Should you have different levels in an accessible garden?
When we talked about incorporating level changes into your garden's design in one of our more recent blog posts, we discussed its advantages. In the average garden design, our landscape gardeners in Chesterfield tend to favour level changes as they add an element of sophistication to a garden's design. But when it comes to people with accessibility issues, should you still incorporate level changes? Perhaps not. Adding a second or even third level to a garden's design will inevitably create the need to include steps which can be a nightmare for people with reduced mobility.
Sometimes we are forced to incorporate level changes into the designs we create, and where we cannot avoid level changes, we need to find a solution. Suppose we have to include a split-level design in your garden. In that case, we may need to look at integrating a ramp somewhere in the layout to enable accessibility. Where your level of mobility allows, we can look at building shallower steps to accommodate your range of movement. Alongside the step, to further aid your ability to move around the garden, we can install handrails and other mobility aids to ensure that the space is as user-friendly as possible.
Our job as a landscaping company is to make your garden as accessible as possible whilst making it look amazing at the same time. Our landscapers in Chesterfield are well versed in creating accessible spaces, so when you ask us to help, you are in very safe hands.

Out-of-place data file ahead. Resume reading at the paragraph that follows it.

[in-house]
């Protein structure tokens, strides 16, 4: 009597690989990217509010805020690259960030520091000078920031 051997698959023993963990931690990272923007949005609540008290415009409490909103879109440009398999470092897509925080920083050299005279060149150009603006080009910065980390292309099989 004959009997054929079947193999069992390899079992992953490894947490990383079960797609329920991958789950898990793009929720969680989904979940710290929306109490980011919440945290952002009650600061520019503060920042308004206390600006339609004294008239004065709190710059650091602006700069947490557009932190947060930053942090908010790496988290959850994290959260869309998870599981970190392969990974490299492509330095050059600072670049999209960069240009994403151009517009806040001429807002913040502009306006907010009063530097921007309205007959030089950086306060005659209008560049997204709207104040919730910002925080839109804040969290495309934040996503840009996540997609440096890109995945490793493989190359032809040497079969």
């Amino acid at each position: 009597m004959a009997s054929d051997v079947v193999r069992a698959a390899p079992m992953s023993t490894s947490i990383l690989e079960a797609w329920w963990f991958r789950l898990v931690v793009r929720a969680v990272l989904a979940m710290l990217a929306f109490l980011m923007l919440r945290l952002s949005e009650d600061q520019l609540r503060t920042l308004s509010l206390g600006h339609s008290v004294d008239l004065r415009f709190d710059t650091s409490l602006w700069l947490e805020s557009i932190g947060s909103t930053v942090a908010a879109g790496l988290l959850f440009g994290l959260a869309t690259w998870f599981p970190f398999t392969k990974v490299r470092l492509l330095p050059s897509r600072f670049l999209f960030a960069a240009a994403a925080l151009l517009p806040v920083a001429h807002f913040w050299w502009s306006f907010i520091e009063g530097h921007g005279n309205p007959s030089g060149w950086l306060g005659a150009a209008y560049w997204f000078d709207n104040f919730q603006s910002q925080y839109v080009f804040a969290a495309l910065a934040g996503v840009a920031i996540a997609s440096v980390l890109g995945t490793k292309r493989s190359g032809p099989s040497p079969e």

Maintaining an accessible garden
You are going to want to look after your new garden, so designing it in such a way that you can access every part of it is going to be extremely important. Of course, you can get our Chesterfield landscapers to help you with the ongoing maintenance of your garden, but what if we create a design for an avid gardener with mobility challenges? They are going to want to keep their garden looking pristine themselves! To mitigate this challenge, when designing your garden, we would ensure that all pathways are accessible with the features well-positioned to allow full access to everything you need to maintain.
Sometimes when designing an accessible garden, we must be honest and advise against including some features. We want to ensure that your garden design suits your unique requirements. Therefore we will share our previous experience to allow you to get the most out of your garden transformation. For example, a normal flowerbed may not be the most suitable option; in this instance, we may consider installing a raised flowerbed with railway sleepers to allow you to access this garden feature quickly. As part of our digital garden design service, we offer insight regarding planting. Why not ask our Chesterfield garden designer for information on plants that require minor maintenance?
Bespoke and accessible gardens that still look great
Designing a garden that everyone can enjoy should be the starting point for any garden design. Our team of landscape gardeners in Chesterfield will always try to make a garden design user-friendly for people of all different backgrounds and abilities. Transforming your garden with accessibility at the core of the design's structure may seem like a complicated challenge. Please trust us when we say designing an accessible garden is not as big of a challenge as you may think. If you have accessibility issues, please be open and honest with us from the start; this will allow our team of Chesterfield landscapers to work with you to create the most suitable design for your unique requirements. Would you like to discuss the transformation of your garden with accessibility in mind? Let's arrange an initial consultation for you to get the ball rolling with your project.